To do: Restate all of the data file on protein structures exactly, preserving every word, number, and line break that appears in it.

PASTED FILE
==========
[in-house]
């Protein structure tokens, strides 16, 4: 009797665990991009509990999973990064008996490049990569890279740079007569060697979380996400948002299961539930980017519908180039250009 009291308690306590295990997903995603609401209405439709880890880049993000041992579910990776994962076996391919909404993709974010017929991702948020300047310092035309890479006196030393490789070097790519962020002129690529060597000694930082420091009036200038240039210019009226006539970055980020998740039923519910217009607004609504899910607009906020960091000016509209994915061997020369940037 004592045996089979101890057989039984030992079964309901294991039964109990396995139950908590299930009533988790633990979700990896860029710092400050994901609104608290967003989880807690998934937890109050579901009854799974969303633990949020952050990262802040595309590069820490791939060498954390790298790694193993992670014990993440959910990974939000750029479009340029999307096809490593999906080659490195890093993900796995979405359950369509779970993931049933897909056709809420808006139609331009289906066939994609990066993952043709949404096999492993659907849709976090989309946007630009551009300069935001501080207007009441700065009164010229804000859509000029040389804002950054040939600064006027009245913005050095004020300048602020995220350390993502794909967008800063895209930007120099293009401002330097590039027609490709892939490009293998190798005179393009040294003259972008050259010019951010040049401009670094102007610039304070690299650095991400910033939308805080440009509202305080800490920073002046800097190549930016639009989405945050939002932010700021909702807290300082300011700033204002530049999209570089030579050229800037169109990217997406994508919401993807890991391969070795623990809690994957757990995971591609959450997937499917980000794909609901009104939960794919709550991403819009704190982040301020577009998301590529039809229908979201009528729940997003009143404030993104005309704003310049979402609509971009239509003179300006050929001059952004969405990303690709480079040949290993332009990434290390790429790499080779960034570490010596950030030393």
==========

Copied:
[in-house]
């Protein structure tokens, strides 16, 4: 009797665990991009509990999973990064008996490049990569890279740079007569060697979380996400948002299961539930980017519908180039250009 009291308690306590295990997903995603609401209405439709880890880049993000041992579910990776994962076996391919909404993709974010017929991702948020300047310092035309890479006196030393490789070097790519962020002129690529060597000694930082420091009036200038240039210019009226006539970055980020998740039923519910217009607004609504899910607009906020960091000016509209994915061997020369940037 004592045996089979101890057989039984030992079964309901294991039964109990396995139950908590299930009533988790633990979700990896860029710092400050994901609104608290967003989880807690998934937890109050579901009854799974969303633990949020952050990262802040595309590069820490791939060498954390790298790694193993992670014990993440959910990974939000750029479009340029999307096809490593999906080659490195890093993900796995979405359950369509779970993931049933897909056709809420808006139609331009289906066939994609990066993952043709949404096999492993659907849709976090989309946007630009551009300069935001501080207007009441700065009164010229804000859509000029040389804002950054040939600064006027009245913005050095004020300048602020995220350390993502794909967008800063895209930007120099293009401002330097590039027609490709892939490009293998190798005179393009040294003259972008050259010019951010040049401009670094102007610039304070690299650095991400910033939308805080440009509202305080800490920073002046800097190549930016639009989405945050939002932010700021909702807290300082300011700033204002530049999209570089030579050229800037169109990217997406994508919401993807890991391969070795623990809690994957757990995971591609959450997937499917980000794909609901009104939960794919709550991403819009704190982040301020577009998301590529039809229908979201009528729940997003009143404030993104005309704003310049979402609509971009239509003179300006050929001059952004969405990303690709480079040949290993332009990434290390790429790499080779960034570490010596950030030393």